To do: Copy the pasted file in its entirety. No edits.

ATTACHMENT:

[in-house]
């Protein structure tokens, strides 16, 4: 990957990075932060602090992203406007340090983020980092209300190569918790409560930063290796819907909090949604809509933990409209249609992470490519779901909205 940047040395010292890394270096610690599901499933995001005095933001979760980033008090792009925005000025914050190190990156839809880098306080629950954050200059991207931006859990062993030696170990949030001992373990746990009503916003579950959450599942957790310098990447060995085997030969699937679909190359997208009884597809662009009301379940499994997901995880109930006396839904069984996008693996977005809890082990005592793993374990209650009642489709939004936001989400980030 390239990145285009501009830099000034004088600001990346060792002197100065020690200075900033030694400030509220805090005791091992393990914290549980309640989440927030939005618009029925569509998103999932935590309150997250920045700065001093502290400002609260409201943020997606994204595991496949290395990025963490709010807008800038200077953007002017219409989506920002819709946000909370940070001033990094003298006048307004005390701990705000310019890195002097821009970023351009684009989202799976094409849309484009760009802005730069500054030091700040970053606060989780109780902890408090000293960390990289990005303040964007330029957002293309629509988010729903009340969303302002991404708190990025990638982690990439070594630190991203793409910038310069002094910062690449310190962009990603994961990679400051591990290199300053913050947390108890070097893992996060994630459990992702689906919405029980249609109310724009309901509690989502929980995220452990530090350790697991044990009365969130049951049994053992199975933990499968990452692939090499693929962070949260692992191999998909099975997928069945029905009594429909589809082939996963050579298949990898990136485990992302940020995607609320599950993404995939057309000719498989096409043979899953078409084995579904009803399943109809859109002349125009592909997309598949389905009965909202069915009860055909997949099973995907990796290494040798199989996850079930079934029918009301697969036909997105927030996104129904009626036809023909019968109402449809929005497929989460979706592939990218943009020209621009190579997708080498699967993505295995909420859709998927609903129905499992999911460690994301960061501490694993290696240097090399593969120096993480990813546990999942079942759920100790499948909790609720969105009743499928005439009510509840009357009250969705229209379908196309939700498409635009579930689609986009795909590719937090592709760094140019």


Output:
[in-house]
């Protein structure tokens, strides 16, 4: 990957990075932060602090992203406007340090983020980092209300190569918790409560930063290796819907909090949604809509933990409209249609992470490519779901909205 940047040395010292890394270096610690599901499933995001005095933001979760980033008090792009925005000025914050190190990156839809880098306080629950954050200059991207931006859990062993030696170990949030001992373990746990009503916003579950959450599942957790310098990447060995085997030969699937679909190359997208009884597809662009009301379940499994997901995880109930006396839904069984996008693996977005809890082990005592793993374990209650009642489709939004936001989400980030 390239990145285009501009830099000034004088600001990346060792002197100065020690200075900033030694400030509220805090005791091992393990914290549980309640989440927030939005618009029925569509998103999932935590309150997250920045700065001093502290400002609260409201943020997606994204595991496949290395990025963490709010807008800038200077953007002017219409989506920002819709946000909370940070001033990094003298006048307004005390701990705000310019890195002097821009970023351009684009989202799976094409849309484009760009802005730069500054030091700040970053606060989780109780902890408090000293960390990289990005303040964007330029957002293309629509988010729903009340969303302002991404708190990025990638982690990439070594630190991203793409910038310069002094910062690449310190962009990603994961990679400051591990290199300053913050947390108890070097893992996060994630459990992702689906919405029980249609109310724009309901509690989502929980995220452990530090350790697991044990009365969130049951049994053992199975933990499968990452692939090499693929962070949260692992191999998909099975997928069945029905009594429909589809082939996963050579298949990898990136485990992302940020995607609320599950993404995939057309000719498989096409043979899953078409084995579904009803399943109809859109002349125009592909997309598949389905009965909202069915009860055909997949099973995907990796290494040798199989996850079930079934029918009301697969036909997105927030996104129904009626036809023909019968109402449809929005497929989460979706592939990218943009020209621009190579997708080498699967993505295995909420859709998927609903129905499992999911460690994301960061501490694993290696240097090399593969120096993480990813546990999942079942759920100790499948909790609720969105009743499928005439009510509840009357009250969705229209379908196309939700498409635009579930689609986009795909590719937090592709760094140019």